The need for sustainable development was initially promoted during the first United Nations (UN) conference on the Human Environment in 1972 (Smardon, 2008). The definition of sustainable development is, ‘development that meets the needs of the present without compromising the ability of future generations to meet their own needs’ (United Nations General Assembly, 1987). The consideration of intergenerational equity is one of the essential features that separates sustainable policy from a traditional approach (Emas, 2015).
The international maritime industry is a significant stakeholder in sustainability compliance (Wang et al., 2020). Besides being a catalyst industry for economic activity and globalisation, maritime industry activities create environmental, social, and economic externalities that should be accounted for to understand the actual value these projects provide to society. Furthermore, the maritime infrastructure industry is one of those industries where appropriate planning can significantly improve project sustainability since the timeline required to complete a project is often long. Thus, improvements in the initial project planning related to sustainability can increase the likelihood of project acceptance by the regulative authorities continuously working towards being more sustainable.
The improvement required to increase the quality of project assessment in exante project evaluation is the inclusion of externalities that the maritime infrastructure projects create. Inclusion of externalities refers to the assurance that all related project benefits and costs are accounted for (Ding et al., 2014). Such evaluations are also known as ‘green accounting’ because they include all sources of future growth (Weitzman, 2016). The project-specific externalities can be best internalised and accounted for in the project valuation by considering the three sustainability pillars: economic, social and environmental (Kastenhofer and Rammel, 2005; United Nations General Assembly, 2005).
Businesses still find it difficult and costly to include all the externalities based on the sustainability pillars due to a lack of available methodology to do so efficiently. De Boer et al. (2019) note that the externalities are accounted for only if an impact assessment is required. Moreover, during the project stage at which these assessments are necessary, the project design is already fixed (Laboyrie et al., 2018). If externalities are not accounted for during the initial design stage, the approval of the regulator is less likely (Laboyrie et al., 2018). Additionally, businesses may not be aware of all the externalities encountered in a particular project since incorporation of externalities requires multidisciplinary expertise. Thus, there is a benefit to the industry from awareness about the holistic effects of infrastructure projects. There exist methodologies that include externalities that the infrastructure projects create and, in such a manner, estimate the actual value of the project. Use of the ex-ante evaluation of maritime infrastructure projects could lead to better management of environmental, social and economic externalities, and thus improve the sustainability of the maritime industry.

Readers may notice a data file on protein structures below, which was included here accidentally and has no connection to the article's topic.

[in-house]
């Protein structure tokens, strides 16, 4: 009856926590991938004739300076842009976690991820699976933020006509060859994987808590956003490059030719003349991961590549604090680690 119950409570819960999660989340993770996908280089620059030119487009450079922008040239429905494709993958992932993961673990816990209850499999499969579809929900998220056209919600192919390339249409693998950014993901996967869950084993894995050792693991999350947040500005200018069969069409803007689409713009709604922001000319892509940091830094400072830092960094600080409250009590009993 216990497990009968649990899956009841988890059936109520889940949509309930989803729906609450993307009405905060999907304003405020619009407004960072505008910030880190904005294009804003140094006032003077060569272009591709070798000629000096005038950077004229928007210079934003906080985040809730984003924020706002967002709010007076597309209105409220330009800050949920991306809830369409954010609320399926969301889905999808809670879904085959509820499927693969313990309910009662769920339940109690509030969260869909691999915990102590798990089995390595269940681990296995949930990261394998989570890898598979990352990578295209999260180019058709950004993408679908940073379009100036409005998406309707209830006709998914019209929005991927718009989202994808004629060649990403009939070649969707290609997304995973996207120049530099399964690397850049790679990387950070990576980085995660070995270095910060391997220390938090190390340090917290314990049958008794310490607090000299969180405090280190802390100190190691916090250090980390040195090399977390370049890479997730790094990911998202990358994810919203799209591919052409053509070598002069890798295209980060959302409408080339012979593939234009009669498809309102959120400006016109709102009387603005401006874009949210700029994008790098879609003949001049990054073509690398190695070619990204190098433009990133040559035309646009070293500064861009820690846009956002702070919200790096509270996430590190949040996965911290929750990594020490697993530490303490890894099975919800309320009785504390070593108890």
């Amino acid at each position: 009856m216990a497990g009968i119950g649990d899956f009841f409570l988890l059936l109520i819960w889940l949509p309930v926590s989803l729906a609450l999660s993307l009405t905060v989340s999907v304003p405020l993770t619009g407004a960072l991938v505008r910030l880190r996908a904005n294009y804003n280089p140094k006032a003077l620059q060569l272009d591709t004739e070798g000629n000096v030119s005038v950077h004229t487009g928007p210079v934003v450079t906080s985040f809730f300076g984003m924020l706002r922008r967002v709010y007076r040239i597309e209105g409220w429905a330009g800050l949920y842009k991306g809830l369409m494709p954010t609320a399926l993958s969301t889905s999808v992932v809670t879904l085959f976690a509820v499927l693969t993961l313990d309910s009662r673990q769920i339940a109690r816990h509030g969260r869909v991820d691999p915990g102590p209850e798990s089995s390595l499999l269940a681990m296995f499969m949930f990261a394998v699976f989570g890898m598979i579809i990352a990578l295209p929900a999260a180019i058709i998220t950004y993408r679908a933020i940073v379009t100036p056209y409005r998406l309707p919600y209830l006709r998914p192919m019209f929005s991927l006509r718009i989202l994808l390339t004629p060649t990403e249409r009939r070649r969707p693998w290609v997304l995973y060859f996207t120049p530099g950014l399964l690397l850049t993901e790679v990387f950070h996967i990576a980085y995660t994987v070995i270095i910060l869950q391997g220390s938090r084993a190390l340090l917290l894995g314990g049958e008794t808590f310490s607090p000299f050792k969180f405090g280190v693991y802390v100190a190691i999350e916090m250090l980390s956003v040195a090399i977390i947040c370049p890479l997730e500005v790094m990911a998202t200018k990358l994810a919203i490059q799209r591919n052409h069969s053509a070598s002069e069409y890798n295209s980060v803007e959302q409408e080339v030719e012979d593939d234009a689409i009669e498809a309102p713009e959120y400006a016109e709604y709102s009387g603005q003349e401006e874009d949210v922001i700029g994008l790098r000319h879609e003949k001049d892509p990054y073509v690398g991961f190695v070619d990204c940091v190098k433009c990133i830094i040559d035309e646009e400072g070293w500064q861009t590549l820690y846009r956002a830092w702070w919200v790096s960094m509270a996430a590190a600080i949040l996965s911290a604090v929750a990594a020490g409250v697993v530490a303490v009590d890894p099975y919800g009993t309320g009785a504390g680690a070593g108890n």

This study provides a comparison of available valuation methods by answering two questions: 1) What are the sustainable project valuation methods currently available; and 2) Which methods are the most suitable for evaluating externalities in maritime infrastructure projects?
The first question is answered by employing secondary research and contacting owners of methodologies for additional information that is not publicly available. The second question is answered through a comparison study conducted using the Analytic Hierarchy Process (AHP) framework, which was introduced by Thomas Saaty (1977) as a tool for Multi-Criteria Decision Making (MCDM). Furthermore, these results will be tested using a case study of the Hondsbossche and Pettemer (H&P) sea dyke, a maritime infrastructure project reinforced in 2015 at the Dutch seaside.